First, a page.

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Wednesday, 16 June 2010

Article 6 - Internet gaming

I remember programming my first game using a teletype and punch tape for storage around 1977. It was a computer version of the then popular Mastermind game and ran on a computer that filled a large room and required a dedicated staff of people to keep it going. Today, a hand held smart phone has more power and significantly more memory capacity than this venerable relic. A few years later, as I carried out post-graduate study into the uses of Artificial Intelligence, the height of research included developing software versions of the game of chess. One interesting program, called ELIZA, sought to simulate a Rogerian psychotherapist. ELIZA mostly rephrased the user's statements as questions and posed those to the ‘patient’. For example, ELIZA might respond to "My head hurts" with "Why do you say your head hurts?" The response to "My mother hates me" would be "Who else in your family hates you?"

Ping Pong

In the mid 70s, games started appearing for the home, the most memorable of which was the game of PONG, a computer version of ping-pong. Things developed rapidly and were spurred along with advances such as the Sinclair ZX80 and later the Spectrum computers. By the mid 80s, games were gaining a real entry into people’s homes with some 20,000 titles (mostly games) having been released for the Spectrum. Some concern was already being expressed about the time that children were spending playing computer games, though, at the time, other non computer games such as Dungeon and Dragons were still just as popular, and no less controversial. The concern was not only with the depiction of witchcraft in such games, but also with role-playing described as games “in which the protagonists create and control the actions of a cast of characters”[2].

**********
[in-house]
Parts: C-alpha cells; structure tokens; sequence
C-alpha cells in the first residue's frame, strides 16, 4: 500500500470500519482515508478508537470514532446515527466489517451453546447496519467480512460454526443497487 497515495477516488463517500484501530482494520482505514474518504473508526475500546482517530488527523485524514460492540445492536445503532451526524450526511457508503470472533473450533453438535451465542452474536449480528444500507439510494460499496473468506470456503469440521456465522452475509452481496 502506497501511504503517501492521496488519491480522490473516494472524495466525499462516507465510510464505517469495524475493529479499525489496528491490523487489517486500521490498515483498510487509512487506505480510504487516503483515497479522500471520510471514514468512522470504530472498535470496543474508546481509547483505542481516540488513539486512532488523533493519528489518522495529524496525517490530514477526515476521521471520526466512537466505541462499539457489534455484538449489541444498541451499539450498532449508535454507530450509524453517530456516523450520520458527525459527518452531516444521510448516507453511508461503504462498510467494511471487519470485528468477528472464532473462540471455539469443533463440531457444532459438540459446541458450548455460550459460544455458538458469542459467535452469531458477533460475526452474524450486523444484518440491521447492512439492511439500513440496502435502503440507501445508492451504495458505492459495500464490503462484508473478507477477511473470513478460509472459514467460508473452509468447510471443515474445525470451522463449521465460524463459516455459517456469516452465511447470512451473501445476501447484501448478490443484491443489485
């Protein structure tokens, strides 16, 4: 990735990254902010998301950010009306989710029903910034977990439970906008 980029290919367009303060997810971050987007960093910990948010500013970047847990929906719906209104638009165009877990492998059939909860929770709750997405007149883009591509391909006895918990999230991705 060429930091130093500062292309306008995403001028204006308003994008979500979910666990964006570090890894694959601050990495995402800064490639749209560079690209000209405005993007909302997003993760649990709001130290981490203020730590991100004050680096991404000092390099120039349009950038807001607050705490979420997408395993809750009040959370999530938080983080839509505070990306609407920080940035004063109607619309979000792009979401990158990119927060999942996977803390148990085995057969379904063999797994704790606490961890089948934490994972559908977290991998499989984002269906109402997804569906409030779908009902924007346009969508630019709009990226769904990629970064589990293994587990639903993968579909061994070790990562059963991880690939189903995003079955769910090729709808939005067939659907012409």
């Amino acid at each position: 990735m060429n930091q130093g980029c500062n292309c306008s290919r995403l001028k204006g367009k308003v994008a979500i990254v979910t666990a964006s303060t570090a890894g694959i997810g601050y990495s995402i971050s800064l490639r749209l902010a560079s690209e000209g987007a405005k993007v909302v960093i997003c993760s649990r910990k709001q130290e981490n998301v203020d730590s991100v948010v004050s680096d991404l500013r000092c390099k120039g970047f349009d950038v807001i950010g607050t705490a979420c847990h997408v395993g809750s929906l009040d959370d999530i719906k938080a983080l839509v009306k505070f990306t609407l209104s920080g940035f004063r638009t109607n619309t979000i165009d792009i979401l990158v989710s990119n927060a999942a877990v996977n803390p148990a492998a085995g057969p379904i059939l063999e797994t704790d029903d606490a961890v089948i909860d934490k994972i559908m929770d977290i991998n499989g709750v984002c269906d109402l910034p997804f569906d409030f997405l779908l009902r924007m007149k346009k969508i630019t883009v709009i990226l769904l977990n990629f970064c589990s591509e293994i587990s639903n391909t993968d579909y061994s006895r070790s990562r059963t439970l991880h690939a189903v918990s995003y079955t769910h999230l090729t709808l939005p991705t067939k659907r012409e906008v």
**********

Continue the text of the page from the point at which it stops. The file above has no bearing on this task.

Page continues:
30 years later, gaming technology has progressed beyond recognition...

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Wednesday, 21 April 2010

Part 5 - Google knows everything

You may have heard the saying that ‘Google knows everything’. What this generally means is that using the Google search engine, almost all knowledge is accessible on the Internet. But have you ever considered how companies use the Internet to market and sell products, including dubious practices such as ‘viral marketing’. You will be surprised by how much they know about you. Not only does Google (and other search engines) know a great deal about the Internet, they also know a lot about you...
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Saturday, 27 March 2010

Part 4 - Pornography